State Rewards Aggressive Police Officers

State Rewards Aggressive Police Officers

As the ongoing “Drive Sober Or Get Pulled Over” anti-DUI campaign kicks it up a notch for the Christmas-New Year’s Day holiday, officials recognized twelve individuals at the 2016 Governor’s Impaired Driving Enforcement Awards.

Kentucky State Police Commissioner Richard Sanders said the twelve received awards because of their aggressive enforcement of the state’s DUI laws, because “Impaired driving is one of the deadliest crimes in this nation and it impacts thousands of innocent lives every day.” Beginning Dec. 15 and continuing for two weeks, state and local law enforcement officers will participate in the nationwide, government-funded “DSOGPO” effort. This campaign normally includes both saturation patrols and what the government calls “high-visibility enforcement,” which is a euphemism for roadside checkpoints. Advocates claim that this aggressive tactic is one of the best ways to reduce DUI incidents.

In Kentucky in 2015, 5,900 alcohol-involved crashes killed 162 people and seriously injured more than 3,100 others.

Saturation Enforcement

In Selective Traffic Enforcement Programs (STEP), supervisors order all officers, including non-patrol officers, in many cases, to congregate in a certain area and enforce a certain law, such as DUI. Because of their relative inexperience and the not-so-subtle pressure to make arrests, many of these cases are based on weak evidence.

Until very recently, attorneys could challenge these stops based on a lack of reasonable suspicion. But in several recent decisions, such as 2014’s Heien v. North Carolina, the Supreme Court substantially expanded police powers to stop suspicious individuals. In Heien, an officer pulled over a car because it had only one working taillight, a common police tactic. However, since North Carolina’s oddly-worded law only requires vehicles to have one working taillight, Mr. Heien’s lawyer moved to suppress the stop and thus have the case thrown out. But in a 7-2 decision, the Justices upheld the stop. Writing for the Court, Chief Justice John Roberts ruled that officers are entitled to “‘fair leeway for enforcing the law'” and “‘the mistakes. . .of reasonable men'” are acceptable.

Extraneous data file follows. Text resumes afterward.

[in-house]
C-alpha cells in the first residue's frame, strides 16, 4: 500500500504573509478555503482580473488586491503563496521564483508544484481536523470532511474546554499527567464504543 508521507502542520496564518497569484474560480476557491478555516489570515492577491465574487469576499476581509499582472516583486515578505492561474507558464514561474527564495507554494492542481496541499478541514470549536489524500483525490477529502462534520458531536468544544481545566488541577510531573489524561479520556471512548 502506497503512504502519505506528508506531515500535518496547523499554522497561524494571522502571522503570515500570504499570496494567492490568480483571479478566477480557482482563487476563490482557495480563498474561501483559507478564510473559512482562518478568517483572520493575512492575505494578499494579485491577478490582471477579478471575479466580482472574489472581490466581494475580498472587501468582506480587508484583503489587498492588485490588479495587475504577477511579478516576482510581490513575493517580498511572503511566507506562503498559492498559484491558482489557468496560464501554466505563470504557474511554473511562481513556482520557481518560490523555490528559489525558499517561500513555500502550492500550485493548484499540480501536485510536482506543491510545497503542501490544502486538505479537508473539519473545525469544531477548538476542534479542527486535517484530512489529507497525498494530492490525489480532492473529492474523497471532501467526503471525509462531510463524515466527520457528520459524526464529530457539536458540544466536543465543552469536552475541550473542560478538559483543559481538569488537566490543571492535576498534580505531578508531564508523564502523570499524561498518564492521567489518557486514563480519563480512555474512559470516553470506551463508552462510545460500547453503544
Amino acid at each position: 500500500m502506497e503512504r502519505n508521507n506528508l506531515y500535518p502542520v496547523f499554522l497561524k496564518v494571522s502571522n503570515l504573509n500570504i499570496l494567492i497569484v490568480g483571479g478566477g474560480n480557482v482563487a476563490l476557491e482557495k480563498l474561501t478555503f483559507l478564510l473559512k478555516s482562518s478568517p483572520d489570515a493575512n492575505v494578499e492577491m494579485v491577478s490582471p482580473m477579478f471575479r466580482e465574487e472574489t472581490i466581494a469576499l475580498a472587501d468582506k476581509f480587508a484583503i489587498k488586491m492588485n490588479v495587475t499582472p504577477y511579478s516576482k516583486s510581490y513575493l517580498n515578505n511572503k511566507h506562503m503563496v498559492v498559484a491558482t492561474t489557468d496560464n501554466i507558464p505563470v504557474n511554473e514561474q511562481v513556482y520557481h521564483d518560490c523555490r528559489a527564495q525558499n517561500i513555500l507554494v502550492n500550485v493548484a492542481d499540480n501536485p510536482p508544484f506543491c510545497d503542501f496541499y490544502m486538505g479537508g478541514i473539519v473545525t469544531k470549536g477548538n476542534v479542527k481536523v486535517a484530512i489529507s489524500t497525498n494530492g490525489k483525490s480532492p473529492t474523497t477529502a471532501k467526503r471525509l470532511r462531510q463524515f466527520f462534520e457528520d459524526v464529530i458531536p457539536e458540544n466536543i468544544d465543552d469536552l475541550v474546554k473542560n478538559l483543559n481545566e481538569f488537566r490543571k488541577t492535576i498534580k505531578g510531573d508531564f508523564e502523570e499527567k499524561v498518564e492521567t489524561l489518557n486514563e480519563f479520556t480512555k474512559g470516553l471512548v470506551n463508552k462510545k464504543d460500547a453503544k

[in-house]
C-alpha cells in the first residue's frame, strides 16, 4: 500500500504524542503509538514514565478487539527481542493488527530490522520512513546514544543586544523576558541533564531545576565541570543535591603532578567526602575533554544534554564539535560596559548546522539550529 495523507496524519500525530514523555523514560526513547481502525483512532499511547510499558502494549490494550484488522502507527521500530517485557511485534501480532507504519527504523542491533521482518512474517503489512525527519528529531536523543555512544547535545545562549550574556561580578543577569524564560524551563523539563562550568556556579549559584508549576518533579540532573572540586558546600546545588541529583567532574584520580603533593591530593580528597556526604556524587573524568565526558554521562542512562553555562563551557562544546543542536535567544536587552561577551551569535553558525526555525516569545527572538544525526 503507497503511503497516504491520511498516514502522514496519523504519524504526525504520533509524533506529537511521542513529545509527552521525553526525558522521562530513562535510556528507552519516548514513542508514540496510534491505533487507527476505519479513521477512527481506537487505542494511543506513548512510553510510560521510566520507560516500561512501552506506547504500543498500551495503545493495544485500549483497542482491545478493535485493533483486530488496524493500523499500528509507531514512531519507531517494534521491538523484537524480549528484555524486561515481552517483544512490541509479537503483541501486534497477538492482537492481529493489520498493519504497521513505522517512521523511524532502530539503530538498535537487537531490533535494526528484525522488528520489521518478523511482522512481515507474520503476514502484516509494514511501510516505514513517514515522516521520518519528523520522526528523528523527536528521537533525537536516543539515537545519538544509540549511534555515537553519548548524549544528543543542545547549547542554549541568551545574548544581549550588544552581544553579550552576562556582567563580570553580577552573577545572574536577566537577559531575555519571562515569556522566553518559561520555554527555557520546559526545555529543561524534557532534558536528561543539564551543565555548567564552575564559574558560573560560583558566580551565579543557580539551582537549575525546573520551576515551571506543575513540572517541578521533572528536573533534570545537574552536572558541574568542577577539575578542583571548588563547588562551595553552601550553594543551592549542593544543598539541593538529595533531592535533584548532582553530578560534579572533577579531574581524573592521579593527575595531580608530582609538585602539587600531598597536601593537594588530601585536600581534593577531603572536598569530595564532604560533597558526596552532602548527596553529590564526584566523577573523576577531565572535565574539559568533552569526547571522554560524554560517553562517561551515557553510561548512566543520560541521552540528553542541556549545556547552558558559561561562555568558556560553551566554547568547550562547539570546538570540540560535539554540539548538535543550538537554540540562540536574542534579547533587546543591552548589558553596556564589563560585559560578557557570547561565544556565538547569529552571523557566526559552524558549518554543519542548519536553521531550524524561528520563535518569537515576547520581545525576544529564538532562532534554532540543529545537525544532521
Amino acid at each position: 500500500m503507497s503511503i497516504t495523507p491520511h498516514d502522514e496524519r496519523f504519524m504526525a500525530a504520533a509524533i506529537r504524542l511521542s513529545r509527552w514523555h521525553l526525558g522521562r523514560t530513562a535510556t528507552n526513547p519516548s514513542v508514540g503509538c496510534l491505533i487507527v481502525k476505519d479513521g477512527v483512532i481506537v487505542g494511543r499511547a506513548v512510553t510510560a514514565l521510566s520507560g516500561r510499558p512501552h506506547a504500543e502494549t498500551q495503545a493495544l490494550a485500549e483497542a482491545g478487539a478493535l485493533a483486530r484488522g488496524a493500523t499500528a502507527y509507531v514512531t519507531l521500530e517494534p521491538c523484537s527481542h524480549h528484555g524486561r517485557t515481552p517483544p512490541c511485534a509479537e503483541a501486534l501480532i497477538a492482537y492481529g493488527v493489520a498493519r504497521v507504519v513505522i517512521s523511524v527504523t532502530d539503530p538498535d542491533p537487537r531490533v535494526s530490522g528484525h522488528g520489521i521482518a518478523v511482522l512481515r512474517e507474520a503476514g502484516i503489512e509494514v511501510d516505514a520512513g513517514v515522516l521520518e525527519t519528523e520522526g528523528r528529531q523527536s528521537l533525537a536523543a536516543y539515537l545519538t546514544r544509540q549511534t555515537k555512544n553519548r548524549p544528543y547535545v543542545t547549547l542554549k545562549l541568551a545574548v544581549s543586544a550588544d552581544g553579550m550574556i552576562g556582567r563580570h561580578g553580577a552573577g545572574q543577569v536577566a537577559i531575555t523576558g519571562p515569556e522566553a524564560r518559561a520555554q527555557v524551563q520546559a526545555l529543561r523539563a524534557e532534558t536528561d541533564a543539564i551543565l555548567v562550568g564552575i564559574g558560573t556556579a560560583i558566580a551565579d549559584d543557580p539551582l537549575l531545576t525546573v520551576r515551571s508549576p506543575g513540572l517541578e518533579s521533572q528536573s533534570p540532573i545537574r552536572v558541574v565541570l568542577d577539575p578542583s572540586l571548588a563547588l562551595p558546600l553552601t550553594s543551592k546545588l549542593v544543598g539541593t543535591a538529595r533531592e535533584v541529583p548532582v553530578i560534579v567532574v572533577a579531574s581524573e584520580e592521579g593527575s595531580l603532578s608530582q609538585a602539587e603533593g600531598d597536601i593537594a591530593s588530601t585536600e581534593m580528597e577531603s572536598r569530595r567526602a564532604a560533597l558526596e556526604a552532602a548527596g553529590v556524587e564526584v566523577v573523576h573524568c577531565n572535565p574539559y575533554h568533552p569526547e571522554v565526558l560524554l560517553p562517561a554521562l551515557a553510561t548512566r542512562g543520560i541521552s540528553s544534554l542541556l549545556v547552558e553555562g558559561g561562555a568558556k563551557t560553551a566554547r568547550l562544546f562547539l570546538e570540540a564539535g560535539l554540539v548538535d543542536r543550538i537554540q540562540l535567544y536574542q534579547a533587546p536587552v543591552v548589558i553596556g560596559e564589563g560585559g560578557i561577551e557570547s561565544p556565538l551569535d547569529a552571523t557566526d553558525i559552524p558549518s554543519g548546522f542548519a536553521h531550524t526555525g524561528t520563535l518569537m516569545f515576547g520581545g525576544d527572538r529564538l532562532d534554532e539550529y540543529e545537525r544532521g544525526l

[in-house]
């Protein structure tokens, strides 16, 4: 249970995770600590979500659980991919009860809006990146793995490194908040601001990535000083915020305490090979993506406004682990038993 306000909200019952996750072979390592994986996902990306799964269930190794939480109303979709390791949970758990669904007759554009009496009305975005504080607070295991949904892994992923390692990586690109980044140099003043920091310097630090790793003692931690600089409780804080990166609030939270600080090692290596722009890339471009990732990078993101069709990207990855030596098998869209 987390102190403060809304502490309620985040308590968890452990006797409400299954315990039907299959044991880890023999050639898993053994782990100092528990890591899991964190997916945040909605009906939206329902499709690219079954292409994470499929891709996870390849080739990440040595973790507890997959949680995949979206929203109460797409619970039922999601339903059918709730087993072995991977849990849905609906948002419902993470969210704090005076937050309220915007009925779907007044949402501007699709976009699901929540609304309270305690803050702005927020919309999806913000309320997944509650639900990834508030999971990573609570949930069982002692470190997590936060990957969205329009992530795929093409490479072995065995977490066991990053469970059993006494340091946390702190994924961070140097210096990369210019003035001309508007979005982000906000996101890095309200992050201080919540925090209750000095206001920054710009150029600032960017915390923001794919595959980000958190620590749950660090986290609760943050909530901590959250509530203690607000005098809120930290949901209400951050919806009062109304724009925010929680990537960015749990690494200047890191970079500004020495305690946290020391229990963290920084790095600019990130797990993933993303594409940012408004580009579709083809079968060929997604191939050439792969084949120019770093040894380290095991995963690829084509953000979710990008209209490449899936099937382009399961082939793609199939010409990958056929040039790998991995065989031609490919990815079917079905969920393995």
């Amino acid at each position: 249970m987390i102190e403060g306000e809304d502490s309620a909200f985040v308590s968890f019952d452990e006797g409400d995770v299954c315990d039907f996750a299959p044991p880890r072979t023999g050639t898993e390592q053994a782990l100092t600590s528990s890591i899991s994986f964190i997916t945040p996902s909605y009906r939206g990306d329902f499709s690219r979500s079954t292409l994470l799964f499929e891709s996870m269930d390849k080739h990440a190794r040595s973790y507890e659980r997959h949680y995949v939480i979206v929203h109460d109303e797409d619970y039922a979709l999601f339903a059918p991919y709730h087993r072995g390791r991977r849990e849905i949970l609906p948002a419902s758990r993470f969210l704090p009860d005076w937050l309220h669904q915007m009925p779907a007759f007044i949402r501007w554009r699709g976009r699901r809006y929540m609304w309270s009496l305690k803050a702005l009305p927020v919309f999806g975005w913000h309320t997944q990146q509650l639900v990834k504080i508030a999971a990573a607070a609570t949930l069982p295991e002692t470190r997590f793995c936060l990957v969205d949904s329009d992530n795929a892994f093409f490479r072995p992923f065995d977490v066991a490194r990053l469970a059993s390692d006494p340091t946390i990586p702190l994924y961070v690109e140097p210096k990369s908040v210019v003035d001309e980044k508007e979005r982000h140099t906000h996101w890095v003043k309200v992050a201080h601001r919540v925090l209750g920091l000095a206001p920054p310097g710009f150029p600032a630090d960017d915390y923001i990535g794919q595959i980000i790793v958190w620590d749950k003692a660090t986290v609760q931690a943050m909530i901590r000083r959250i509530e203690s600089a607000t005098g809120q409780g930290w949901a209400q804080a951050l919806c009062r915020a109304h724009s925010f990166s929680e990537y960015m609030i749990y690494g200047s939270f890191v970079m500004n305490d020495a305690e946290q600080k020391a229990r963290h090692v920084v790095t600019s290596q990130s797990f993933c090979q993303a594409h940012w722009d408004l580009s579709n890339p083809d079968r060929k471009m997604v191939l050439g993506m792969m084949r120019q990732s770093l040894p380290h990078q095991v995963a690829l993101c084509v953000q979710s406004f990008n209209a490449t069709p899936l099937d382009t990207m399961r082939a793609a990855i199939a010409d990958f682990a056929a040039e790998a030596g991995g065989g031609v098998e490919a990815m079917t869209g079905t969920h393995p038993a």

Roadside Checkpoints

Officers do not need reasonable suspicion to pull over vehicles at designated DUI checkpoints. The Supreme Court legalized checkpoints in 1990; however, they must meet stringent criteria. Some of these criteria include:

  • Supervisor-Level Decisions: Officers on the street can have no discretion when it comes to setting up or operating the checkpoint.
  • Neutral Formula: Instead of randomly pulling over vehicles that “don’t look right,” officers must pull over every third vehicle or stick to another preset proportion.
  • Identification: Signage must clearly explain what the checkpoint is for and what motorists are supposed to do; similarly, they must be advertised in advance to give drivers the opportunity to avoid them.
  • Minimal Detention: A two or three-minute delay is usually reasonable,but anything greater than that may be excessive.

Officers have the right to inspect documents like drivers’ license and insurance paperwork, but unless the drivers give consent or they are placed under arrest, officers normally do not have the authority to search the car without a warrant.

If you or a loved one gets caught in the holiday DUI dragnet, contact Glasgow Attorney Gary S. Logsdon for a free consultation. Home and jail visits are available.